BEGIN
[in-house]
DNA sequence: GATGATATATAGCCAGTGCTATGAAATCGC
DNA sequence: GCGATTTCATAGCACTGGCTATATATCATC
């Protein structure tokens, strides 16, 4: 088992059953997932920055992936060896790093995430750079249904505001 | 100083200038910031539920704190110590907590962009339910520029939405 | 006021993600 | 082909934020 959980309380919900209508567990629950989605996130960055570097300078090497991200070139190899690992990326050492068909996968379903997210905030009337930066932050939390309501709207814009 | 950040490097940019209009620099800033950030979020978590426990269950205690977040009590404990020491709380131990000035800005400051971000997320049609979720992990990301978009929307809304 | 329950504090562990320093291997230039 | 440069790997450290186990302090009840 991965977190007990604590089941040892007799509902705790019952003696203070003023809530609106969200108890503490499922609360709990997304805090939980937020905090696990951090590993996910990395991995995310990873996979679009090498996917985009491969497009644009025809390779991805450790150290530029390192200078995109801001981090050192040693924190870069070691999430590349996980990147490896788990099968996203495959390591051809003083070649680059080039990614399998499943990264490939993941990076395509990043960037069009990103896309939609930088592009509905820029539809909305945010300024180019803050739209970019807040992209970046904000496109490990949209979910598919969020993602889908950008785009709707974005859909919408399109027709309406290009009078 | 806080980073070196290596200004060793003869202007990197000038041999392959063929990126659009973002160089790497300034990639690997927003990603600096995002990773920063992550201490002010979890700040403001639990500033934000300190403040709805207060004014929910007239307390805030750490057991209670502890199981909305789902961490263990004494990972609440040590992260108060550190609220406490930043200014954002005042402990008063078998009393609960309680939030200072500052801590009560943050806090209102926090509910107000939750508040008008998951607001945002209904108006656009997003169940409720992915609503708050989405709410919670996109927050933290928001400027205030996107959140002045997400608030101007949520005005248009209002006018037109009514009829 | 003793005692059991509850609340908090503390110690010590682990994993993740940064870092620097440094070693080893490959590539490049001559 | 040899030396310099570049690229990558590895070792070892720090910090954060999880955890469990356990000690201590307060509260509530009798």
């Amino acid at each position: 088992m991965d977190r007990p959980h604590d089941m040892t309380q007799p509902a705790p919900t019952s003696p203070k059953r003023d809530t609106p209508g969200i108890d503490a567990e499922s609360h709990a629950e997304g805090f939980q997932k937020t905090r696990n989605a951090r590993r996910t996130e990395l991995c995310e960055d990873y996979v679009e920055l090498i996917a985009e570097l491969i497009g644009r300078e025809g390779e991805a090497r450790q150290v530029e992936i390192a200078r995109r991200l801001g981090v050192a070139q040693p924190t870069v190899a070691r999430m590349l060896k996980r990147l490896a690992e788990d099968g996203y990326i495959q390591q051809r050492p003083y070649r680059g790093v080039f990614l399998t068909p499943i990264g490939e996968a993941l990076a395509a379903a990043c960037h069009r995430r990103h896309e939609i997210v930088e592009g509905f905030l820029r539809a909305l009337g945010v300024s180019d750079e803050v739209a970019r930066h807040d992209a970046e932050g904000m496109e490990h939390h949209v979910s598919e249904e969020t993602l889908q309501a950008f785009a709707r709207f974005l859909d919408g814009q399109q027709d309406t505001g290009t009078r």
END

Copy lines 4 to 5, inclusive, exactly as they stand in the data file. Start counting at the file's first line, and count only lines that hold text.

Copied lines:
């Protein structure tokens, strides 16, 4: 088992059953997932920055992936060896790093995430750079249904505001 | 100083200038910031539920704190110590907590962009339910520029939405 | 006021993600 | 082909934020 959980309380919900209508567990629950989605996130960055570097300078090497991200070139190899690992990326050492068909996968379903997210905030009337930066932050939390309501709207814009 | 950040490097940019209009620099800033950030979020978590426990269950205690977040009590404990020491709380131990000035800005400051971000997320049609979720992990990301978009929307809304 | 329950504090562990320093291997230039 | 440069790997450290186990302090009840 991965977190007990604590089941040892007799509902705790019952003696203070003023809530609106969200108890503490499922609360709990997304805090939980937020905090696990951090590993996910990395991995995310990873996979679009090498996917985009491969497009644009025809390779991805450790150290530029390192200078995109801001981090050192040693924190870069070691999430590349996980990147490896788990099968996203495959390591051809003083070649680059080039990614399998499943990264490939993941990076395509990043960037069009990103896309939609930088592009509905820029539809909305945010300024180019803050739209970019807040992209970046904000496109490990949209979910598919969020993602889908950008785009709707974005859909919408399109027709309406290009009078 | 806080980073070196290596200004060793003869202007990197000038041999392959063929990126659009973002160089790497300034990639690997927003990603600096995002990773920063992550201490002010979890700040403001639990500033934000300190403040709805207060004014929910007239307390805030750490057991209670502890199981909305789902961490263990004494990972609440040590992260108060550190609220406490930043200014954002005042402990008063078998009393609960309680939030200072500052801590009560943050806090209102926090509910107000939750508040008008998951607001945002209904108006656009997003169940409720992915609503708050989405709410919670996109927050933290928001400027205030996107959140002045997400608030101007949520005005248009209002006018037109009514009829 | 003793005692059991509850609340908090503390110690010590682990994993993740940064870092620097440094070693080893490959590539490049001559 | 040899030396310099570049690229990558590895070792070892720090910090954060999880955890469990356990000690201590307060509260509530009798």
């Amino acid at each position: 088992m991965d977190r007990p959980h604590d089941m040892t309380q007799p509902a705790p919900t019952s003696p203070k059953r003023d809530t609106p209508g969200i108890d503490a567990e499922s609360h709990a629950e997304g805090f939980q997932k937020t905090r696990n989605a951090r590993r996910t996130e990395l991995c995310e960055d990873y996979v679009e920055l090498i996917a985009e570097l491969i497009g644009r300078e025809g390779e991805a090497r450790q150290v530029e992936i390192a200078r995109r991200l801001g981090v050192a070139q040693p924190t870069v190899a070691r999430m590349l060896k996980r990147l490896a690992e788990d099968g996203y990326i495959q390591q051809r050492p003083y070649r680059g790093v080039f990614l399998t068909p499943i990264g490939e996968a993941l990076a395509a379903a990043c960037h069009r995430r990103h896309e939609i997210v930088e592009g509905f905030l820029r539809a909305l009337g945010v300024s180019d750079e803050v739209a970019r930066h807040d992209a970046e932050g904000m496109e490990h939390h949209v979910s598919e249904e969020t993602l889908q309501a950008f785009a709707r709207f974005l859909d919408g814009q399109q027709d309406t505001g290009t009078r």